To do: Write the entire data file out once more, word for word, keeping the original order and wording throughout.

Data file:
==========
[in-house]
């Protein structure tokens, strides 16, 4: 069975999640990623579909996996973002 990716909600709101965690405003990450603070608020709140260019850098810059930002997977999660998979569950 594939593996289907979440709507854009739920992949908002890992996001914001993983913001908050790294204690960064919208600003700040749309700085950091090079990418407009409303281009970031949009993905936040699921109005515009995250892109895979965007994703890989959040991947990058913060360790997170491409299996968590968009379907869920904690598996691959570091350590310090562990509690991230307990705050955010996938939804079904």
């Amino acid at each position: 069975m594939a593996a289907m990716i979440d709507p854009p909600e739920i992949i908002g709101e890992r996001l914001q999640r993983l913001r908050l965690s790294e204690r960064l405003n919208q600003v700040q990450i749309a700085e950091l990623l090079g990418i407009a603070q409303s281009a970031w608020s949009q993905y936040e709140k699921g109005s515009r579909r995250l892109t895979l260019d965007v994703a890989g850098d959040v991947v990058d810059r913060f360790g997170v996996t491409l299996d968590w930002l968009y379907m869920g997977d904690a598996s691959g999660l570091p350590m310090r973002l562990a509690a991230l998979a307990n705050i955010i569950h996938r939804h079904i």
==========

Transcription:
[in-house]
């Protein structure tokens, strides 16, 4: 069975999640990623579909996996973002 990716909600709101965690405003990450603070608020709140260019850098810059930002997977999660998979569950 594939593996289907979440709507854009739920992949908002890992996001914001993983913001908050790294204690960064919208600003700040749309700085950091090079990418407009409303281009970031949009993905936040699921109005515009995250892109895979965007994703890989959040991947990058913060360790997170491409299996968590968009379907869920904690598996691959570091350590310090562990509690991230307990705050955010996938939804079904």
């Amino acid at each position: 069975m594939a593996a289907m990716i979440d709507p854009p909600e739920i992949i908002g709101e890992r996001l914001q999640r993983l913001r908050l965690s790294e204690r960064l405003n919208q600003v700040q990450i749309a700085e950091l990623l090079g990418i407009a603070q409303s281009a970031w608020s949009q993905y936040e709140k699921g109005s515009r579909r995250l892109t895979l260019d965007v994703a890989g850098d959040v991947v990058d810059r913060f360790g997170v996996t491409l299996d968590w930002l968009y379907m869920g997977d904690a598996s691959g999660l570091p350590m310090r973002l562990a509690a991230l998979a307990n705050i955010i569950h996938r939804h079904i």